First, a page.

Garmin Adds Smart Rudder Bias Technology to Latest GFC 600 Upgrade

Garmin’s Smart Rudder Bias provides yaw assistance during a one-engine inoperative (OEI) event with a warning flag showing on the panel. Garmin Aviation

Two major recent announcements from Garmin International add features to existing products. The latest upgrade to the company’s GFC 600 digital autopilot will bring a major safety enhancement to select twin-engine airplanes during a one-engine inoperative (OEI) event, while the addition of integrated runway analysis service from AeroData to the functionality of Garmin’s product will allow pilots to calculate performance data while creating a flight plan.

On December 15, the company announced the addition of Smart Rudder Bias (SRB) to the Garmin Autonomi family of automated flight technologies, providing pilots with assistance in maintaining control of the aircraft while simultaneously reducing workload in a high-stress and time-critical flight environment.

“We are proud to be able to offer a new safety tool for twin-engine piston aircraft with the introduction of Smart Rudder Bias, making the GFC 600 digital autopilot the most advanced solution for this class of aircraft on the market today,” said Carl Wolf, Garmin vice president of aviation sales and marketing. “With the introduction of Smart Rudder Bias technology, working together with the other Garmin systems onboard, pilots can react to an engine failure by quickly and accurately detecting the issue while simultaneously receiving automatic assistance applying the correct flight control input—providing an additional safety tool not seen before in twin-engine piston aircraft.”

Twin-engine aircraft inherently have aircraft controllability concerns in the event of an engine failure, a situation that can often be fatal if it happens immediately after takeoff low to the ground with gear and flaps still extended. When a twin-engine piston airplane loses an engine, pilots can expect significant yaw toward the inoperative engine, resulting in an unstable aircraft state.

Describing their new SRB technology, Garmin said “In addition, due to a sideslip condition and a windmilling propeller, there can be decreased lift on the wing associated with the inoperative engine and simultaneously an increase in drag, all factors contributing to degraded performance and a critical loss in airspeed. Through close integration with multiple onboard Garmin systems, SRB immediately assists with controllability issues. This gives the pilot time to take the correct action required to better maintain positive aircraft control and help keep the aircraft in a safe flight condition.”

The addition of Aerodata’s runway analysis service to gives pilots additional functionality. Garmin Aviation

When the aircraft reaches the manufacturer’s published minimum control speed (VMC) during the takeoff roll, SRB is automatically armed and begins to continuously monitor engine parameters using engine indication system (EIS) data displayed on a G500 TXi or G600 TXi flight display. SRB then activates when the system detects a predetermined power differential between each engine. Once activated, rudder force is dynamically adjusted to aid a pilot in providing enough force to the rudder to help control a sideslip. A yellow annunciator for the associated inoperative engine is conveniently displayed along with autopilot annunciations on the G500 TXi or G600 TXi flight display, helping the pilot identify the issue more quickly. The entire SRB system can be deactivated via a panel-mounted switch. Initial certified aircraft with SRB capability include the Beechcraft Baron 58 and 58A, as well as the Piper PA-31-300, PA-31-310, PA-31-325, and PA-31-325CR. Additional certifications of SRB will be forthcoming.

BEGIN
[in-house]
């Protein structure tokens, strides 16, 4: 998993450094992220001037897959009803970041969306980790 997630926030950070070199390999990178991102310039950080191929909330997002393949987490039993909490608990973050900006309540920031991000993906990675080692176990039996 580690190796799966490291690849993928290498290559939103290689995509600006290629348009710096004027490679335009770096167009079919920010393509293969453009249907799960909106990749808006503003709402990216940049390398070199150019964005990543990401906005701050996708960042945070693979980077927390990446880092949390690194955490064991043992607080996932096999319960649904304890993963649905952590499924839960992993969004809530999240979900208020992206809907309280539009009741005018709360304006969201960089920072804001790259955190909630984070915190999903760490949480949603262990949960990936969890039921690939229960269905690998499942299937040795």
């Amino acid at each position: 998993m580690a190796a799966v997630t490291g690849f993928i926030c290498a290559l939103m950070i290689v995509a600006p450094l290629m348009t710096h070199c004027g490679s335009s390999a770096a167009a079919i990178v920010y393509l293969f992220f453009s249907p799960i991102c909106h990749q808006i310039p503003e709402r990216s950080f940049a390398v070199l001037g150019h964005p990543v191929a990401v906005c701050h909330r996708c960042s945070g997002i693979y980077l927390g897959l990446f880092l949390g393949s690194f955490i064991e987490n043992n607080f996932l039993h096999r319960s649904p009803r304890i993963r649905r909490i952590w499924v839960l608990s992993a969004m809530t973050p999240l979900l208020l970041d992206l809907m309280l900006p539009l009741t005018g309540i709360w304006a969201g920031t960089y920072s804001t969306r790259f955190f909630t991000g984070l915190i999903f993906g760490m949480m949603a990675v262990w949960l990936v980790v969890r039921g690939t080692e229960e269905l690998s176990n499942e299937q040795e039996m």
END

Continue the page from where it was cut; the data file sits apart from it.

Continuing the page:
In another update, the addition of integrated runway analysis service from AeroData to Garmin’s now allows pilots to calculate more critical performance data while creating a flight plan. With the addition of AeroData runway analysis joining Aircraft Performance Group (APG) and Automated Systems in Aircraft Performance (ASAP) runway analysis services available from, all three runway analysis offerings now eliminate the need for pilots to reference manuals and perform their own manual calculations for takeoff and landing data while assuring compliance with runway and obstacle requirements.

Additional features of the AeroData service inside include concise engine-out escape procedures that factor in obstacles and terrain, the ability to specifically configure takeoff-and-landing data (TOLD) based on conditions and limitations, automatically calculate aircraft fuel requirements based on the flight plan, integration with Garmin Pilot and more.

“AeroData is a leading provider of runway analysis for commercial airlines, serving over 135 airlines globally and providing data for more than 70 percent of airline flights in North America, and Garmin is excited to integrate this service with for use by our business aviation customers,” Garmin’s Wolf said. “Pilots and operators now have the unique ability to calculate performance data and receive obstacle clearance while creating their flight plan on—maximizing aircraft performance for the intended operation.”

Dan Pimentel is an instrument-rated private pilot and former airplane owner who has been flying since 1996. As an aviation journalist and photographer, he has covered all aspects of the general and business aviation communities for a long list of major aviation magazines, newspapers and websites. He has never met a flying machine that he didn’t like, and has written about his love of aviation for years on his Airplanista blog. For 10 years until 2019, he hosted the popular ‘Oshbash’ social media meetup events at EAA AirVenture Oshkosh.

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